Is the book mentioned above data-driven? Does he show charts of home prices before and after the subsidy? Charts of the amount of M3 increase, inflation, housing increase, so we can see the correlation? How does he get his information? Did he work at the Federal Reserve, interviews? If all this is answered, then I would definitely like to read the book.
“After 60 years of subsidizing and regulating the housing industry, how many young people today can afford a home? Tinkering with the laws of supply and demand, plus the hidden tax called inflation to pay for the tinkering, has driven prices beyond the reach of many”
The Federal Reserve 1% interest rate experiment made homes unaffordable. Before this low interest rate, which stimulated demand and raised prices, young people were buying homes with 20% down.June 4, 2006 at 6:13 PM #26187ucodegenParticipant
The Federal Reserve 1% interest rate experiment made homes unaffordable. Before this low interest rate, which stimulated demand and raised prices, young people were buying homes with 20% down.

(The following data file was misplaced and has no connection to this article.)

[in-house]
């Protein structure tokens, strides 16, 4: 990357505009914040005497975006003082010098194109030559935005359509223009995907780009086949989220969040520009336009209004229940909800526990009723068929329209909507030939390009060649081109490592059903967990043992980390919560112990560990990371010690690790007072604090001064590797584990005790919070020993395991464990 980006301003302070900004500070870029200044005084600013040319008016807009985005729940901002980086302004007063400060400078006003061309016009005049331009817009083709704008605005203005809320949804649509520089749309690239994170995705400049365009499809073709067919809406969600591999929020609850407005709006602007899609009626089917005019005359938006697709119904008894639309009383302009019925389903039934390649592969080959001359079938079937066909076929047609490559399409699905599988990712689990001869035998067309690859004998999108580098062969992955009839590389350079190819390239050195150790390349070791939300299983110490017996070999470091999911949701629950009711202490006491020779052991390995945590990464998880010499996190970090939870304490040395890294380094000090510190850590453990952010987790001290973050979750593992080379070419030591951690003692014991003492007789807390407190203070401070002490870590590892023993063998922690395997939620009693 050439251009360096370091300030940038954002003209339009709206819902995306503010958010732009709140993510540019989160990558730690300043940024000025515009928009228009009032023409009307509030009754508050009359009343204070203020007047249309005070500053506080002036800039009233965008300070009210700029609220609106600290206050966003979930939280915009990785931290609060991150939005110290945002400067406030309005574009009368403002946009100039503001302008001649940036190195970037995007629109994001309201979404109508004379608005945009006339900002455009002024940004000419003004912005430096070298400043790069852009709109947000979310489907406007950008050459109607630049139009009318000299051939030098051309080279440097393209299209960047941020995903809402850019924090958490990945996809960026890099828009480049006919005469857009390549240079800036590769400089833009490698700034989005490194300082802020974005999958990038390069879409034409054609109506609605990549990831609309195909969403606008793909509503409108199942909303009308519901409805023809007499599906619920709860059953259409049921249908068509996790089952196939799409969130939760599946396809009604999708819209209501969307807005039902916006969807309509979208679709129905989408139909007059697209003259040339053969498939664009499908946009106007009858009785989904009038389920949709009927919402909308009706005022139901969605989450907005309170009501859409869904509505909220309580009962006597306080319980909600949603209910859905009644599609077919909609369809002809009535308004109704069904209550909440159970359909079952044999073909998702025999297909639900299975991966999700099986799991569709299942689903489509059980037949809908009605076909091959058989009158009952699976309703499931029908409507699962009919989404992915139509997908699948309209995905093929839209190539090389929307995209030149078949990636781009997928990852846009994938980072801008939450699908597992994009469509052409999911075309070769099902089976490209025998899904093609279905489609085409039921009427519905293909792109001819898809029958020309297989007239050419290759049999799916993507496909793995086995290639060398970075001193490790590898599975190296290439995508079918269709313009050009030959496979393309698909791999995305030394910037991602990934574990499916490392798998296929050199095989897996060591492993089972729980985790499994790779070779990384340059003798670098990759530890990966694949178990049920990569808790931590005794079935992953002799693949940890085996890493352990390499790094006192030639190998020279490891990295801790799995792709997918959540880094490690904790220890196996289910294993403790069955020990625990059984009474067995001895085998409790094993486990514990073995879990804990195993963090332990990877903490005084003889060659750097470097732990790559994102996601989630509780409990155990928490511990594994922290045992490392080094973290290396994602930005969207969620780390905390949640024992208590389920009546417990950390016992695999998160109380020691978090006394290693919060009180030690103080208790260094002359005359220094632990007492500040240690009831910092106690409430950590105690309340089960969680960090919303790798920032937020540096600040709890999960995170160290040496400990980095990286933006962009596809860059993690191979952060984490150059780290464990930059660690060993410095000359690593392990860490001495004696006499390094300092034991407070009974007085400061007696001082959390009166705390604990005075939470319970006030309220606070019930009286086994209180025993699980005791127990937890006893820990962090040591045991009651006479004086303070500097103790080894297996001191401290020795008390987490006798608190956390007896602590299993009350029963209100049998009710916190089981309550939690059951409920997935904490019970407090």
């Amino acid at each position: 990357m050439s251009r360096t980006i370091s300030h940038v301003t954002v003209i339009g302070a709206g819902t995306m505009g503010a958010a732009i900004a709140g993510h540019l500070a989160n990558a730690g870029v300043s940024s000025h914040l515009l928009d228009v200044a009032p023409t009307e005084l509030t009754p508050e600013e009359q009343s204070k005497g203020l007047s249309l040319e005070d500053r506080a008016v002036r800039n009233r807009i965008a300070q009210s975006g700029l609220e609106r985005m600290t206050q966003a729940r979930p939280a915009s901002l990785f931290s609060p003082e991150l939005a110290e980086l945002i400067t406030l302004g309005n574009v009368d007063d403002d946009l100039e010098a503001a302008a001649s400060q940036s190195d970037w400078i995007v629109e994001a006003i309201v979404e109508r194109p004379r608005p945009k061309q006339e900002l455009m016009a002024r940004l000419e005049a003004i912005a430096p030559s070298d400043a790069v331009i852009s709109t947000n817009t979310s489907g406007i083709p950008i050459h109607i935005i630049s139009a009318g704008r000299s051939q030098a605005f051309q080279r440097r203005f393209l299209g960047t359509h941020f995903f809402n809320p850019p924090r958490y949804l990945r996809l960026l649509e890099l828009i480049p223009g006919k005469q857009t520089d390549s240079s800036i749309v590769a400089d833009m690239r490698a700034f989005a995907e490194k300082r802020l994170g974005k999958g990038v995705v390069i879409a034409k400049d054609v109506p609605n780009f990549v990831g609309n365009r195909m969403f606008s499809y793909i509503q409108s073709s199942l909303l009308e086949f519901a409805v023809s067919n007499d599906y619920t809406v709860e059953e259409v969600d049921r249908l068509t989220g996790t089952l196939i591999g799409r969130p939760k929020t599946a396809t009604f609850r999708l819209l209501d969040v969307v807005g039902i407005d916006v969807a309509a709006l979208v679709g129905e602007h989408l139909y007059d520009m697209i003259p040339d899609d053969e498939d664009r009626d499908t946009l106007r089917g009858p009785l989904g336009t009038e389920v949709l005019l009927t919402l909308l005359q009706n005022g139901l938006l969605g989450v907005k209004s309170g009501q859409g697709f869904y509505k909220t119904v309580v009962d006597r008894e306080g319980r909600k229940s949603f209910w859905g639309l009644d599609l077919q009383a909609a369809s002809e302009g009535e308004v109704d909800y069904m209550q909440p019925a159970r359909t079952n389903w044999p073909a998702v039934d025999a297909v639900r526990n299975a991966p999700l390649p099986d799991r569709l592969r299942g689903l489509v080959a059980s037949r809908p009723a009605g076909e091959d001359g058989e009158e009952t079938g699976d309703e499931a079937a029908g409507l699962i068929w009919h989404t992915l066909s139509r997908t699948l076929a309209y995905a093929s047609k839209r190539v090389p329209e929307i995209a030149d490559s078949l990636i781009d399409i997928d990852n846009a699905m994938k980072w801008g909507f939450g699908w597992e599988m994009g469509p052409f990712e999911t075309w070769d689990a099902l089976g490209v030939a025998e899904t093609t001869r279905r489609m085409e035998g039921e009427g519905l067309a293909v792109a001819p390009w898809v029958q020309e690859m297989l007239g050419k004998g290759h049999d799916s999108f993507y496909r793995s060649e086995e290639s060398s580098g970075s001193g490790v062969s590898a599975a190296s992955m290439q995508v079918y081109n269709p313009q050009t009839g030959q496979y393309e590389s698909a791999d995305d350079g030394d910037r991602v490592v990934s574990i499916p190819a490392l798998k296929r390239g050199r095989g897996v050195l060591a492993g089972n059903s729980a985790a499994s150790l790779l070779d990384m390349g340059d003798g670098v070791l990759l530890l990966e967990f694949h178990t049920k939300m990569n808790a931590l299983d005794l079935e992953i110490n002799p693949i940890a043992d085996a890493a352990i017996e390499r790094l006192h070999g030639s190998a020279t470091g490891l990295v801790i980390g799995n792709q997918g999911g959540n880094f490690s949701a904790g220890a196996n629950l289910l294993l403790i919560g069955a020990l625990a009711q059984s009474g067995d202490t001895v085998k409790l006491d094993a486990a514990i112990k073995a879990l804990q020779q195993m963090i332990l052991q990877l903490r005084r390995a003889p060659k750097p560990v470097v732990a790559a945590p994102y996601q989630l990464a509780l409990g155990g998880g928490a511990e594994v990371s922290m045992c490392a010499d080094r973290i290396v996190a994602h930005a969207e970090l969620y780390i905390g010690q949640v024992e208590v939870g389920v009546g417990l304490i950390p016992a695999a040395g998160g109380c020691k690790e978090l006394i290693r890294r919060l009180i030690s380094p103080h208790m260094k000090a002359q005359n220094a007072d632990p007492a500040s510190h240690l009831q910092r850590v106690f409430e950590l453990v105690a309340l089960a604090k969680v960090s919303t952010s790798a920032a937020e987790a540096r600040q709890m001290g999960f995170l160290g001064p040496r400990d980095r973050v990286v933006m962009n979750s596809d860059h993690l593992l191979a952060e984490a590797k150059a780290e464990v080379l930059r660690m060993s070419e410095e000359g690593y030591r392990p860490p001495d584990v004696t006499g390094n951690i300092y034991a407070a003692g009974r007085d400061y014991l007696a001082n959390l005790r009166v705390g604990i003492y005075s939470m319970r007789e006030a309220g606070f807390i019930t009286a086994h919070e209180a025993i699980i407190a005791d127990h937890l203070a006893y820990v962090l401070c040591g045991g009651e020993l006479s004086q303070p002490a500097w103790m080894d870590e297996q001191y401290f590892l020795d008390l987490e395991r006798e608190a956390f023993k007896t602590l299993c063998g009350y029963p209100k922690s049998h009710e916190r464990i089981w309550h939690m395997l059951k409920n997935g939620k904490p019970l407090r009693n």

The problem with the assumption of the 1% rate being the cause, is that it ignores the greed aspect. The real jump in exotic financing occurred after the run-up in prices which occurred after the drop in financing costs. What actually drove the overshoot was the gotta-get-in-too group and ‘banks’ allowing questionable financing. This occured after the price of housing climbed because financing it became cheaper (at 20% down, but lower interest rate).
Before the interest rate drop, how many people could apply and obtain financing of > 100%? The availability of this type of financing is not because of the interest rate drop. It is because of mortgage brokers who still want to find a way to churn the market and get their origination fees. It used to be; you don’t qualify, tough.